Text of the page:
After holding meetings of Chhath Puja Samitis at his residence on Saturday, Bharatiya Janata Party (BJP) MP from Northeast Delhi Manoj Tiwari sought that the “festival be allowed on the river banks”. Tiwari said the festival is about river bank cleaning and nothing harmful is immersed in the water.
“What we pour in the river is milk, cow milk or Gangajal. If cow milk is put in water, it decreases the percentage of impurities in it,” said Tiwari. He said that the reason the Chhath festival is not allowed on the river bank is to hide the condition of the river from the people. The Chhath festival, which is popular in Bihar, eastern Uttar Pradesh, and Jharkhand, will be celebrated on October 30 and 31 this year.
The meeting of samiti by the MP was held a day after Chief Minister Arvind Kejriwal had announced that the AAP-led Delhi government has allocated Rs 25 crore for the Chhath Puja celebrations and made arrangements at 1,100 sites across the national capital.
Before All India Institute of Medical Sciences (AIIMS), it was Ram Manohar Lohia Hospital that would cater to VIPs – from Harivansh Rai Bachhan to Lala Amarnath – seeking treatment. Established as a 54-bedded hospital in 1932, RML was developed by the British Government and was formerly known as Willingdon Hospital, named after Lord Willingdon, who served as the 22nd Viceroy and Governor General of India from April 18, 1931 to April 18, 1936.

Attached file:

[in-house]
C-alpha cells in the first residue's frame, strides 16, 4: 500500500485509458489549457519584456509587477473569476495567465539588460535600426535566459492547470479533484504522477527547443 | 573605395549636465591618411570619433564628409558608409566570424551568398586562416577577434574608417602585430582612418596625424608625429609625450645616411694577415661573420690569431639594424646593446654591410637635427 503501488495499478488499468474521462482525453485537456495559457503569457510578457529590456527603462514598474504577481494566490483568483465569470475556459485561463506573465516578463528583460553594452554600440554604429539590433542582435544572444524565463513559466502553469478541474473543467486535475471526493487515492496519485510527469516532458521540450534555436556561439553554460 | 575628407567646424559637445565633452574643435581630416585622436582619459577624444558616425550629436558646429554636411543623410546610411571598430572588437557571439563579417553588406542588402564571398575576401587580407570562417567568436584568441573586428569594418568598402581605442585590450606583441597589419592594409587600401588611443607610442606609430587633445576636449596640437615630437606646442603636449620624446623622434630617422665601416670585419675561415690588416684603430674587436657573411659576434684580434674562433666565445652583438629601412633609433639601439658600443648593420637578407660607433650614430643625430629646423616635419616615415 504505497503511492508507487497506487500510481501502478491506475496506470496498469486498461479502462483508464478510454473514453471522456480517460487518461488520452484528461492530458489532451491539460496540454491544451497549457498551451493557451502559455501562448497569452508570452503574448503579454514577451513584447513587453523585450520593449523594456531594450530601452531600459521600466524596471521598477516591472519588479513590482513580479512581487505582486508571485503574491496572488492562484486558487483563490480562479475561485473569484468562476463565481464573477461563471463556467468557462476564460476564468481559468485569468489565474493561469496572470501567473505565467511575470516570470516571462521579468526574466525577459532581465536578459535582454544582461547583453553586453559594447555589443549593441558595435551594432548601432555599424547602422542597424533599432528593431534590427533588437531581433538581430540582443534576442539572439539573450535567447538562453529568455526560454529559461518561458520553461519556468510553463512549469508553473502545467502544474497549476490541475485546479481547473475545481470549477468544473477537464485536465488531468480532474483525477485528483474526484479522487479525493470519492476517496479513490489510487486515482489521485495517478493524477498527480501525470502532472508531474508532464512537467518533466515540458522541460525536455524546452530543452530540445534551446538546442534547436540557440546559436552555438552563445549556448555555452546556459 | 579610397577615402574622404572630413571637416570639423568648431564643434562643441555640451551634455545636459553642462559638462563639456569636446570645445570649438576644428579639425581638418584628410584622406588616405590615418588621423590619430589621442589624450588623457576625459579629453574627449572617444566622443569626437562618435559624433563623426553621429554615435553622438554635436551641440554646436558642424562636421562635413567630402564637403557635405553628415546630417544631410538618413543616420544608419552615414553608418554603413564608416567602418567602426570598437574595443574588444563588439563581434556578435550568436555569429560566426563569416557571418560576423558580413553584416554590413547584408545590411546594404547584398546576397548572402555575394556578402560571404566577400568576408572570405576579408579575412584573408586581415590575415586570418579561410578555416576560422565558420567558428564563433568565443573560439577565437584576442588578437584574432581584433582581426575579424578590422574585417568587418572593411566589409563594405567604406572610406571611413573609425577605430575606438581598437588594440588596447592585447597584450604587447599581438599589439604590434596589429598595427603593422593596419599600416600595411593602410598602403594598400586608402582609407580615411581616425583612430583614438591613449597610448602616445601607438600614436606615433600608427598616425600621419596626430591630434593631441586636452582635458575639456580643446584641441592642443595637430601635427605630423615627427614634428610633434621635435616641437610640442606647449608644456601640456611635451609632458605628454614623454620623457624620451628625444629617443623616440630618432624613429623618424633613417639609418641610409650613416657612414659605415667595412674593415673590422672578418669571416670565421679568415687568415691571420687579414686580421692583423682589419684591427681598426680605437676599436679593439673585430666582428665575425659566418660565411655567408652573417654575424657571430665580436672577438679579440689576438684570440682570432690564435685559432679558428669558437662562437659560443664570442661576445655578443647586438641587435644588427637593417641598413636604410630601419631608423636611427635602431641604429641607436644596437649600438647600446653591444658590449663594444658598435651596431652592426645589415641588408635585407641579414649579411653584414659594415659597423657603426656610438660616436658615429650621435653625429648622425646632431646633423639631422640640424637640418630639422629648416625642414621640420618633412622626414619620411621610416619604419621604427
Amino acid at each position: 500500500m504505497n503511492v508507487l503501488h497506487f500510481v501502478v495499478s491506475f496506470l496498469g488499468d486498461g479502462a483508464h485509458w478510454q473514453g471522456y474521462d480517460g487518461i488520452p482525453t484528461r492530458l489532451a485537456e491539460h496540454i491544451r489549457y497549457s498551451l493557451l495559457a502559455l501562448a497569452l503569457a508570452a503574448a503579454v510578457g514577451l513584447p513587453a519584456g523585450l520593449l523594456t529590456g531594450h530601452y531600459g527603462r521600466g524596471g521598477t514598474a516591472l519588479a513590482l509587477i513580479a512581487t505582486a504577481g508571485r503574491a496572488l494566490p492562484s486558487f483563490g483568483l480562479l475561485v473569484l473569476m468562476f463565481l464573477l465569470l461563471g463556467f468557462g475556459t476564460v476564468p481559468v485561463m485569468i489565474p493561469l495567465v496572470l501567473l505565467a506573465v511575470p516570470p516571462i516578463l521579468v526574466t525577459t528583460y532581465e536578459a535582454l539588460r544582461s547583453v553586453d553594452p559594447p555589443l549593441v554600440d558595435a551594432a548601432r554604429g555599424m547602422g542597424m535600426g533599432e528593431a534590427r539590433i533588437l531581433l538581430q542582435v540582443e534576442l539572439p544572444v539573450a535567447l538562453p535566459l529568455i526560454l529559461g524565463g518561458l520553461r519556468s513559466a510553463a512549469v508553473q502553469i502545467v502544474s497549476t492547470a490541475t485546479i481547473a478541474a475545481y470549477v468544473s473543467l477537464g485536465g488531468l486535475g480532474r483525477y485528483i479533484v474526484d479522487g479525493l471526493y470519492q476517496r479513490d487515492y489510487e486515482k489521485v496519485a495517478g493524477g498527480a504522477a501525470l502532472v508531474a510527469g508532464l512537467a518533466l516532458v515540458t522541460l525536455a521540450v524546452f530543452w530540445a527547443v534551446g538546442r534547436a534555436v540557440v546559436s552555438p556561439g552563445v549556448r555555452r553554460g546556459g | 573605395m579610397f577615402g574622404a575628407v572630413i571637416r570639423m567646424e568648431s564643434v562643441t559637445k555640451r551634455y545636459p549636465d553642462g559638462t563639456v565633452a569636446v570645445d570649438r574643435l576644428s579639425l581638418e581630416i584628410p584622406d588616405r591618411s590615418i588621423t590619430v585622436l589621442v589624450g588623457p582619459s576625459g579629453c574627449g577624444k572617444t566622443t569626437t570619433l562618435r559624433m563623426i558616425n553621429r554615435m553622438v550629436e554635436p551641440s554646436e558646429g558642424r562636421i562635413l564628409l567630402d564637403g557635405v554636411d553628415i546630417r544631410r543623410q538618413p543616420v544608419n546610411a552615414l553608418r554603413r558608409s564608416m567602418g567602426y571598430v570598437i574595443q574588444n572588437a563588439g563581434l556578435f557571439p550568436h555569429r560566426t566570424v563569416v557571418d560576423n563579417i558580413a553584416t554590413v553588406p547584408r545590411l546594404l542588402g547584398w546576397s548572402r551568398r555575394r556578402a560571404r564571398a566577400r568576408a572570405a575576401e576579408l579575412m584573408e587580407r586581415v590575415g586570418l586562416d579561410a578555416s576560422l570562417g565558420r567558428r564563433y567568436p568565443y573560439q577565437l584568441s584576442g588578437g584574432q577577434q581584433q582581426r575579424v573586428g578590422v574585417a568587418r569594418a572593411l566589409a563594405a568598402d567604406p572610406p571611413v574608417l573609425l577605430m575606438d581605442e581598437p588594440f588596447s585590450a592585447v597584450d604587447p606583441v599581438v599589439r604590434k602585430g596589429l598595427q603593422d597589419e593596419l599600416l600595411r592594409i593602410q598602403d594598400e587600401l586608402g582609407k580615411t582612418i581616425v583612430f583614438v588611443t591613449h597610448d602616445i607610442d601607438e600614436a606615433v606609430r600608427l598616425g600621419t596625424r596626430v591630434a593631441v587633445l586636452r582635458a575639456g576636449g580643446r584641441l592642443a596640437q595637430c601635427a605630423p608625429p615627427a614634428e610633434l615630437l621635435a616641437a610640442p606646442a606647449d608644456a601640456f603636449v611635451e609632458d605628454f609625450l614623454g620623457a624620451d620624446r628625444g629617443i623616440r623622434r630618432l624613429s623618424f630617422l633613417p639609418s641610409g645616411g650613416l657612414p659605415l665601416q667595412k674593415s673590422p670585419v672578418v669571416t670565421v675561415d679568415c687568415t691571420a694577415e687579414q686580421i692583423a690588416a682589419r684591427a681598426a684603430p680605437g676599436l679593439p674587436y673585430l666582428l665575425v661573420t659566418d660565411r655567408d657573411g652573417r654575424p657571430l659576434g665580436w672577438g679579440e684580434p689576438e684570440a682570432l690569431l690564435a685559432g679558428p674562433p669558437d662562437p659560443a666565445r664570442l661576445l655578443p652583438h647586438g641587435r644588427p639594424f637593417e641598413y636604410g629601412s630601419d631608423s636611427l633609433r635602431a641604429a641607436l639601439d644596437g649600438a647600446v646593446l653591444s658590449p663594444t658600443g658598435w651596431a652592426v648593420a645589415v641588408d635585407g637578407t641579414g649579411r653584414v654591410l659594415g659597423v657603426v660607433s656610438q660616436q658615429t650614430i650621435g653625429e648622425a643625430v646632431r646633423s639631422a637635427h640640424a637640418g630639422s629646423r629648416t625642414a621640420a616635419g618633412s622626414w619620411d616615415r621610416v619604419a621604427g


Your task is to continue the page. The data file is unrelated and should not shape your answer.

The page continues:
According to Madan Thapliyal, writer and former director of public relations at New Delhi Municipal Council (NDMC), the hospital was a small clinic before it was rechristened Willingdon Hospital in 1932. “In 1932, Lord Willingdon launched the NDMC townhall and approved the name change and further development of the clinic. Until 1938, it was under the NDMC,” said Thapliyal.
While Hindu Rao and Safdarjung Hospital catered to the masses, the then government needed a hospital and a nursing home where VIPs, bureaucrats, politicians and people in important positions living in Central Delhi could go for treatment.